Despite Strong Q3 Results, AIG’s Underwriting Profitability Remains A Concern

by Trefis Team
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AIG (NYSE:AIG) reported a 17% increase in net income for the third quarter of 2013, helped by improved profitability from its property and casualty unit and strong sales from the U.S. life and retirement operations. Pre-tax income from its insurance operations was up 38%, with a 33% increase in P&C and a 38% increase in life and retirement pre-tax income. Both these units contribute an equal amount to the company’s income. This was the eighth consecutive quarter of positive income for the company, which appears to have turned the corner after the 2008 fiasco which resulted in a Federal bailout.

The main concern for AIG is underwriting profitability; its combined ratio for the P&C division was 101%, which indicates an underwriting loss. It also continued to expand in the equity-linked variable annuities market, which MetLife (NYSE:MET) believes to be a risky prospect. MetLife was once the market leader in variable annuities but is looking to reduce risks by cutting back on sales.

Check out our complete coverage of AIG here

Property And Casualty

Despite its global presence, AIG still has its feet firmly in the U.S., with more than half of its P&C premiums coming from the Americas region. Like its peers in the U.S. P&C industry, AIG has maintained a strategy of price hikes to offset the impact of low yields from investments in fixed maturities. More than 80% of the company’s assets are invested in bonds, the yields from which have dipped drastically in the last few years. The 10-year Treasury bond yield, which can be used as a benchmark for bond yields, was around 5% before the financial crisis, but fell to around 1.5% in 2012. This decline was largely due to Fed policies. The yield has improved to 2.6% this year, but is still a long way off of pre-recession levels. [1] As a result, insurance companies have had to resort to price hikes to maintain profitability. As a result of this pricing strategy, AIG’s net premiums written in the Americas region increased 2% over the prior year.

AIG’s peers like The Hartford Financial Services Group (NYSE:HIG) and The Travelers Companies, Inc. (NYSE:TRV) have maintained price increase rates of around 8% through the last few quarters. AIG competes directly with these two companies, particularly in the commercial segment, which caters to businesses across the country. It is the market leader in the “other liabilities” line of insurance, followed by Travelers in second place. In the worker’s compensation line of insurance, AIG is in fourth place, behind Liberty Mutual Group (market share 8.7%), Travelers (market share 7.9%) and Hartford (market share 6.8%) and has a market share of 6.1%. [2] AIG reported a 2% increase in commercial premiums for the third quarter.

However, unlike AIG, Travelers and Hartford have maintained combined ratios (expenses to premiums) of under 100%. Hartford recently reported a combined ratio of 93% for the third quarter, while Travelers reported a combined ratio of 88.9%. A ratio of under 100% indicates an underwriting profit. In contrast to its competitors, AIG reported a combined ratio of 101.6% for the three months ending September. Although this is an improvement over the ratio of 105% it reported last year, the company is still operating at an underwriting loss. We believe that it can unlock significant value by improving its underwriting performance. There is a 25% upside to our price estimate should AIG’s combined ratio fall to 90%. However, its exposure to catastrophe losses across the globe make it difficult to achieve margins that its U.S. based competitors have maintained.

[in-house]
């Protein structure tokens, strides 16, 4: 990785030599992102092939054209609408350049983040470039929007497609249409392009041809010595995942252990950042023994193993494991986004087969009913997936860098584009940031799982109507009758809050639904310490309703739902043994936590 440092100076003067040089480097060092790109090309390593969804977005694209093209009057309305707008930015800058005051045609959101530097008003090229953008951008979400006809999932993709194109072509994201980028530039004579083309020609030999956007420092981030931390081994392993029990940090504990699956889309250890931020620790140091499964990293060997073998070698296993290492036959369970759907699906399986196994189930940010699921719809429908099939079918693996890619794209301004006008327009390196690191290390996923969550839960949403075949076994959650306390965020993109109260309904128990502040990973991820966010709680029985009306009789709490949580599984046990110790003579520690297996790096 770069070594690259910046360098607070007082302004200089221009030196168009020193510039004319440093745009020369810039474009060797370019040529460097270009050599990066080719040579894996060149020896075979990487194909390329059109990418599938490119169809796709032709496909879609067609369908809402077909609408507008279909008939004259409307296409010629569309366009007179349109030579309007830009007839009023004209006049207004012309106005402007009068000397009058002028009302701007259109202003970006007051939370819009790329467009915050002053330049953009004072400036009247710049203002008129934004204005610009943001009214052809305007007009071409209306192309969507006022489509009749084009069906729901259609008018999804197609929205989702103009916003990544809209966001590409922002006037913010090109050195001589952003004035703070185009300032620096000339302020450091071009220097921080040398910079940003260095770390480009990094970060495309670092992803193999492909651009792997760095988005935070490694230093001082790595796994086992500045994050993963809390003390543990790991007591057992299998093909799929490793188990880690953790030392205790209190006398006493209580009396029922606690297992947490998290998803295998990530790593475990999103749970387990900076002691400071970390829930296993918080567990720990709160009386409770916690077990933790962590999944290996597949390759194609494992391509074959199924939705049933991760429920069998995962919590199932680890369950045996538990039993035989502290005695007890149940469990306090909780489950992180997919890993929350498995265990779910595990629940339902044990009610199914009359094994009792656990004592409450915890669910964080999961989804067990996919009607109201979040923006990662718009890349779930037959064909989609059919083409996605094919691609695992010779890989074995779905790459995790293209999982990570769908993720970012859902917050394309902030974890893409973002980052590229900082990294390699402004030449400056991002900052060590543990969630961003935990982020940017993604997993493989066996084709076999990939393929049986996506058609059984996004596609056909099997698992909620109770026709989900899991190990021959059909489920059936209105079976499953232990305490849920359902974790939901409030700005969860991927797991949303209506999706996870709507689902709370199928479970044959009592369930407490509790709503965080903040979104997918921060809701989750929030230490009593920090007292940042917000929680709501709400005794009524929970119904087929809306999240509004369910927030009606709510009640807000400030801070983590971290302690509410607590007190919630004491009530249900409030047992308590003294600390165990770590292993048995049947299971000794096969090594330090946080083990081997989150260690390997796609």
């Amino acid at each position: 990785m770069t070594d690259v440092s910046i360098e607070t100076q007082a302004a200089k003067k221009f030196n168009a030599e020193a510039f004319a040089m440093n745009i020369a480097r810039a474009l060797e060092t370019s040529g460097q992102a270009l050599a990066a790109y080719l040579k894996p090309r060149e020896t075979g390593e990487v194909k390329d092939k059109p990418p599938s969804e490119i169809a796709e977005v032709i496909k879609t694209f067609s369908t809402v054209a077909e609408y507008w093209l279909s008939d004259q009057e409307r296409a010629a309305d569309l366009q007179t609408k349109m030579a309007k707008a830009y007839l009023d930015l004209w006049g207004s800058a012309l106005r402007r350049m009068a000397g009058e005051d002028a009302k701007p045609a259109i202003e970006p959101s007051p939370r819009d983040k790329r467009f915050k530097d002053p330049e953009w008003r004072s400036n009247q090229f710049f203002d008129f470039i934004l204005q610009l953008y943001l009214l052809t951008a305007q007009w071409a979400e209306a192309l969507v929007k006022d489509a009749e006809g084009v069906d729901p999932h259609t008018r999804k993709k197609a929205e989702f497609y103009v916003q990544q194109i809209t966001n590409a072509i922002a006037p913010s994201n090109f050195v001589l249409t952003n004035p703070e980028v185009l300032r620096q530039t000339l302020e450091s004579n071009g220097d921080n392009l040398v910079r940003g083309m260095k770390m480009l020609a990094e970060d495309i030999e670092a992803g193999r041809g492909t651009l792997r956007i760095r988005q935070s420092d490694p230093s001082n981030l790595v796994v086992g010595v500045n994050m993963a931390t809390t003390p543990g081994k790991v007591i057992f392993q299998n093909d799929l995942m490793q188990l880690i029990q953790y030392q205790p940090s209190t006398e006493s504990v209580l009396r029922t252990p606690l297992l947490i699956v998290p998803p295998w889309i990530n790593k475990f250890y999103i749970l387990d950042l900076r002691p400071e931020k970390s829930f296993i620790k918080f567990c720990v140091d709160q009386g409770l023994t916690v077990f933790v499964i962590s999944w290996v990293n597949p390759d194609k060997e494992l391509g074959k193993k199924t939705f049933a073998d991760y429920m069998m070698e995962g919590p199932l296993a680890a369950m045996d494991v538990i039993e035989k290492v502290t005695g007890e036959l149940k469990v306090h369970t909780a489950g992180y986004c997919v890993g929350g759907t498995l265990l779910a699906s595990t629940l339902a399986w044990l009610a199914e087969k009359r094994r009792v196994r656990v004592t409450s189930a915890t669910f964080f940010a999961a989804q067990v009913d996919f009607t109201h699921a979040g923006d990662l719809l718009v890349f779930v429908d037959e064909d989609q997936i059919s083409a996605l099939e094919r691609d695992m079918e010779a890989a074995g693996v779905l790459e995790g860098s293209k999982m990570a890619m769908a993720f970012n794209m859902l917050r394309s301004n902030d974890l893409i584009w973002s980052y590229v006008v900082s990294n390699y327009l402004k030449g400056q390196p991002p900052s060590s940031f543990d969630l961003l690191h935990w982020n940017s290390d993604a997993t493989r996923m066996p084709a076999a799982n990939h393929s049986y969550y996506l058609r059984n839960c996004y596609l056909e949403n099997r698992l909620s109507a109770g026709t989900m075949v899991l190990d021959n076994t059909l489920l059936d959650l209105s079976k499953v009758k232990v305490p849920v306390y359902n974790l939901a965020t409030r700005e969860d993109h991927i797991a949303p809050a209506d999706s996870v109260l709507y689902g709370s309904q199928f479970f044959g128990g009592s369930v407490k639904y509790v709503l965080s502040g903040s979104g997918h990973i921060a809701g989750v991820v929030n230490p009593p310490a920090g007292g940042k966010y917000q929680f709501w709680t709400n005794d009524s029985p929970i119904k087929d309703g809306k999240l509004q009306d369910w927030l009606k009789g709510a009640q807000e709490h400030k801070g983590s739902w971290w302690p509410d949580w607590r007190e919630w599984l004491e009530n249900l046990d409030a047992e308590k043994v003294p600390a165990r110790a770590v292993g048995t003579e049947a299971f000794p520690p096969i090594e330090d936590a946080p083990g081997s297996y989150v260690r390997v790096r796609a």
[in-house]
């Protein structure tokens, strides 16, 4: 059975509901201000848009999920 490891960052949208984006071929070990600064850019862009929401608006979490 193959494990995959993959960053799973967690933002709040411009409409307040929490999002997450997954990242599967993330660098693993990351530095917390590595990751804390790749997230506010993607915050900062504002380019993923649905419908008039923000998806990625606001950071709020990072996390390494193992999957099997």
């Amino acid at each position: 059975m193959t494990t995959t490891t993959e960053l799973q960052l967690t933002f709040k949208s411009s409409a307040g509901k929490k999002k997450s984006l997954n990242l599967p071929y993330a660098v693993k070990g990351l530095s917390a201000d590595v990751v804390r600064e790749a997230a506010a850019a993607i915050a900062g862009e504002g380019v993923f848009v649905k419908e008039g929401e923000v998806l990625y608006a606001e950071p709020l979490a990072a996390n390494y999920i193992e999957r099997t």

Asian Earnings Hurt By Currency Fluctuations

AIG has been focusing on Asian expansion to drive growth. Around 30% of AIG’s P&C premiums come from Asia, where the company has established operations in markets like Japan, China, Korea, Singapore, Vietnam, Thailand, Australia and Indonesia. It is the largest foreign property casualty insurer in Japan, [3] and also in China. [4]

Although local currency premiums from the Asia Pacific region grew 5% in local currency, foreign exchange fluctuations hurt the company as the reported net premium volume was down 10% from the prior year. However, we still expect the company to maintain long-term growth from the region. Measured in local currency, the commercial premiums from Asia grew 10% last quarter while consumer premiums increased 4%, indicating strong sales.

Life And Retirement

AIG reported a 76% surge in premiums and deposits from its U.S. life and retirement operations while assets under management grew by 10%. Strong sales of annuities and retail mutual funds helped results. Fixed annuity premiums increased 57% over the prior year, while the growth in retirement solutions and mutual funds was more than 70%. AIG is now the sixth largest seller of variable annuities in the U.S. with a market share of 7%. The company has capitalized on MetLife’s decision to exit the market. [5]  MetLife was once the biggest seller of the market linked product, but has now dropped to fifth place with a 40% decline in sales through the third quarter.  We expect strong growth in AIG’s life and retirement premiums, but due to its exposure to the equity markets, profitability will be crucial to its performance.

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Notes:
  1. Daily Treasury Yield Curve Rates, U.S. Department Of The Treasury []
  2. NAIC, Property and Casualty Insurance []
  3. http://www.seiho.or.jp/english/publication/2011/pdf/2-11.pdf)) which is the second biggest insurance market outside the U.S., ((Swiss Re’s World Insurance []
  4. Foreign Insurance Companies In China, PWC, December 2012 []
  5. U.S. Individual Annuity Sales, LIMRA []
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